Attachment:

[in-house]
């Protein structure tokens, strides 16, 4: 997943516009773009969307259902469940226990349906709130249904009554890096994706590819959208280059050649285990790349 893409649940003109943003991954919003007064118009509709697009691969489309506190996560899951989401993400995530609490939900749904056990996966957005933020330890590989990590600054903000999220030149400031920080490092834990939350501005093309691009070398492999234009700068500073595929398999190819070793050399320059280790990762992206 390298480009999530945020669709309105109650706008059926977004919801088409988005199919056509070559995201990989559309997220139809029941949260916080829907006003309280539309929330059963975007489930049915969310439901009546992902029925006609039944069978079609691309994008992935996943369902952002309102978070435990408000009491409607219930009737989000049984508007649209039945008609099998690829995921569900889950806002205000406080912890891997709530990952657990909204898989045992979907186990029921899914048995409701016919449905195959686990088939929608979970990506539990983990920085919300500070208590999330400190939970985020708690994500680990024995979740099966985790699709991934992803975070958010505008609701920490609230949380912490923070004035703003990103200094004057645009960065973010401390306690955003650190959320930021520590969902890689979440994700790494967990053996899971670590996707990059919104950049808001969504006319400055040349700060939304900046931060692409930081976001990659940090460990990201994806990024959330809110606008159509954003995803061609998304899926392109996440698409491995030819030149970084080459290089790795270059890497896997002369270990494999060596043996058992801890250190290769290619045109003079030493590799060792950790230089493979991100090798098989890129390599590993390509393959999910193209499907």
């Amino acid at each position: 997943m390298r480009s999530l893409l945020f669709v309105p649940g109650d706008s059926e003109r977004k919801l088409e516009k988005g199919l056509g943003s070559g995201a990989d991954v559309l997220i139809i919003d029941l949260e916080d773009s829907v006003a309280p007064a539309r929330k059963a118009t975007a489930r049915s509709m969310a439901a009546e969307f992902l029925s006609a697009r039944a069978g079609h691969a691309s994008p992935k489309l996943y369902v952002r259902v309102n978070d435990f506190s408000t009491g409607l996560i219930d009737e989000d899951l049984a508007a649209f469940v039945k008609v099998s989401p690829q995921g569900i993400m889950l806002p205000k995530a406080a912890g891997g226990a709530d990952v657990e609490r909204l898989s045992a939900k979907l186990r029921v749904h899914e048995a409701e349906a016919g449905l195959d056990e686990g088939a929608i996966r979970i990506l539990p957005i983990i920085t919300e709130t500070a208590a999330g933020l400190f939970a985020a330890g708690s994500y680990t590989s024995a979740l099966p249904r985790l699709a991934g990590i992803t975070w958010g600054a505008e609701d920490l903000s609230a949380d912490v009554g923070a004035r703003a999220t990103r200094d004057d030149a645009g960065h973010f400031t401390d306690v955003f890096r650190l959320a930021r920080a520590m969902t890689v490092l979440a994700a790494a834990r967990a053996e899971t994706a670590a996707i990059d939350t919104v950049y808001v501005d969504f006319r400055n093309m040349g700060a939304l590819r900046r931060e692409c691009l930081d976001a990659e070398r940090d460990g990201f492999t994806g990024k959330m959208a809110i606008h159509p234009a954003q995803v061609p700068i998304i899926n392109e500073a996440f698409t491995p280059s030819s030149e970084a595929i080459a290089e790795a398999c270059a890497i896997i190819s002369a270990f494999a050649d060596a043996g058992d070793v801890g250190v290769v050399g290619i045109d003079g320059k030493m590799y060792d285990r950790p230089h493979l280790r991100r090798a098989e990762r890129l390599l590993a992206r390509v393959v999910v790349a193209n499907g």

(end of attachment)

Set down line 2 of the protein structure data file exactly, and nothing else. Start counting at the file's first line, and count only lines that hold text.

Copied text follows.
């Protein structure tokens, strides 16, 4: 997943516009773009969307259902469940226990349906709130249904009554890096994706590819959208280059050649285990790349 893409649940003109943003991954919003007064118009509709697009691969489309506190996560899951989401993400995530609490939900749904056990996966957005933020330890590989990590600054903000999220030149400031920080490092834990939350501005093309691009070398492999234009700068500073595929398999190819070793050399320059280790990762992206 390298480009999530945020669709309105109650706008059926977004919801088409988005199919056509070559995201990989559309997220139809029941949260916080829907006003309280539309929330059963975007489930049915969310439901009546992902029925006609039944069978079609691309994008992935996943369902952002309102978070435990408000009491409607219930009737989000049984508007649209039945008609099998690829995921569900889950806002205000406080912890891997709530990952657990909204898989045992979907186990029921899914048995409701016919449905195959686990088939929608979970990506539990983990920085919300500070208590999330400190939970985020708690994500680990024995979740099966985790699709991934992803975070958010505008609701920490609230949380912490923070004035703003990103200094004057645009960065973010401390306690955003650190959320930021520590969902890689979440994700790494967990053996899971670590996707990059919104950049808001969504006319400055040349700060939304900046931060692409930081976001990659940090460990990201994806990024959330809110606008159509954003995803061609998304899926392109996440698409491995030819030149970084080459290089790795270059890497896997002369270990494999060596043996058992801890250190290769290619045109003079030493590799060792950790230089493979991100090798098989890129390599590993390509393959999910193209499907």